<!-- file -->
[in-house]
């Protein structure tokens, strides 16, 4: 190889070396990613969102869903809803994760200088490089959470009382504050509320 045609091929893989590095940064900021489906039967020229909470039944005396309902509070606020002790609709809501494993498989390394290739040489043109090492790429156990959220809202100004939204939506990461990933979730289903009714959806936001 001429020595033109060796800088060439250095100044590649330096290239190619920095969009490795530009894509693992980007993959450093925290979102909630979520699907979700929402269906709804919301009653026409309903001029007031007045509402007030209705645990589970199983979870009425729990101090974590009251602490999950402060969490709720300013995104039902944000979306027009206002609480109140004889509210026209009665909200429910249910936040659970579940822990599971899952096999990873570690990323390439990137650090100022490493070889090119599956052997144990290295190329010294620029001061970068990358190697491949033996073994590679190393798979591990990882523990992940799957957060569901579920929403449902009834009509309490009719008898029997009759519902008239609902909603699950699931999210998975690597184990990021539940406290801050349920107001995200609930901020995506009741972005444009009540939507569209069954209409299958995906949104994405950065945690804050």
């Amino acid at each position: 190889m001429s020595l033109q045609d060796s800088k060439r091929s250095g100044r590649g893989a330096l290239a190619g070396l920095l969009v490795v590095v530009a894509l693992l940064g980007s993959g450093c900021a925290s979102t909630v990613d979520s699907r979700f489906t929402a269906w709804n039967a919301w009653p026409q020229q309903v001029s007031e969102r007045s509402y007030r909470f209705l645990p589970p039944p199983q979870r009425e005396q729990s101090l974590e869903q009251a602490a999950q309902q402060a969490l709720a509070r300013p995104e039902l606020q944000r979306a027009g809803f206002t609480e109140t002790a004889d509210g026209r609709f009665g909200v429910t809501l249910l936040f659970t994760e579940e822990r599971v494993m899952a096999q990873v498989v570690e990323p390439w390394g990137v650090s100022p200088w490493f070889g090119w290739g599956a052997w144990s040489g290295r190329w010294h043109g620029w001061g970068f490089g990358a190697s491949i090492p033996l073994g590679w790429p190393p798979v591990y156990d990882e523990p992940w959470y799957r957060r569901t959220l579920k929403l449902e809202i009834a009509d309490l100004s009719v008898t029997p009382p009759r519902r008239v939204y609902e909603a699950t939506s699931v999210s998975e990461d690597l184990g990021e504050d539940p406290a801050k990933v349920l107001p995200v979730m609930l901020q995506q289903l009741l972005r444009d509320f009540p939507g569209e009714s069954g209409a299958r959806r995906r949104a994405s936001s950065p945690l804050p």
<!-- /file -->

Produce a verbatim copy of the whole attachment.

[in-house]
């Protein structure tokens, strides 16, 4: 190889070396990613969102869903809803994760200088490089959470009382504050509320 045609091929893989590095940064900021489906039967020229909470039944005396309902509070606020002790609709809501494993498989390394290739040489043109090492790429156990959220809202100004939204939506990461990933979730289903009714959806936001 001429020595033109060796800088060439250095100044590649330096290239190619920095969009490795530009894509693992980007993959450093925290979102909630979520699907979700929402269906709804919301009653026409309903001029007031007045509402007030209705645990589970199983979870009425729990101090974590009251602490999950402060969490709720300013995104039902944000979306027009206002609480109140004889509210026209009665909200429910249910936040659970579940822990599971899952096999990873570690990323390439990137650090100022490493070889090119599956052997144990290295190329010294620029001061970068990358190697491949033996073994590679190393798979591990990882523990992940799957957060569901579920929403449902009834009509309490009719008898029997009759519902008239609902909603699950699931999210998975690597184990990021539940406290801050349920107001995200609930901020995506009741972005444009009540939507569209069954209409299958995906949104994405950065945690804050």
């Amino acid at each position: 190889m001429s020595l033109q045609d060796s800088k060439r091929s250095g100044r590649g893989a330096l290239a190619g070396l920095l969009v490795v590095v530009a894509l693992l940064g980007s993959g450093c900021a925290s979102t909630v990613d979520s699907r979700f489906t929402a269906w709804n039967a919301w009653p026409q020229q309903v001029s007031e969102r007045s509402y007030r909470f209705l645990p589970p039944p199983q979870r009425e005396q729990s101090l974590e869903q009251a602490a999950q309902q402060a969490l709720a509070r300013p995104e039902l606020q944000r979306a027009g809803f206002t609480e109140t002790a004889d509210g026209r609709f009665g909200v429910t809501l249910l936040f659970t994760e579940e822990r599971v494993m899952a096999q990873v498989v570690e990323p390439w390394g990137v650090s100022p200088w490493f070889g090119w290739g599956a052997w144990s040489g290295r190329w010294h043109g620029w001061g970068f490089g990358a190697s491949i090492p033996l073994g590679w790429p190393p798979v591990y156990d990882e523990p992940w959470y799957r957060r569901t959220l579920k929403l449902e809202i009834a009509d309490l100004s009719v008898t029997p009382p009759r519902r008239v939204y609902e909603a699950t939506s699931v999210s998975e990461d690597l184990g990021e504050d539940p406290a801050k990933v349920l107001p995200v979730m609930l901020q995506q289903l009741l972005r444009d509320f009540p939507g569209e009714s069954g209409a299958r959806r995906r949104a994405s936001s950065p945690l804050p």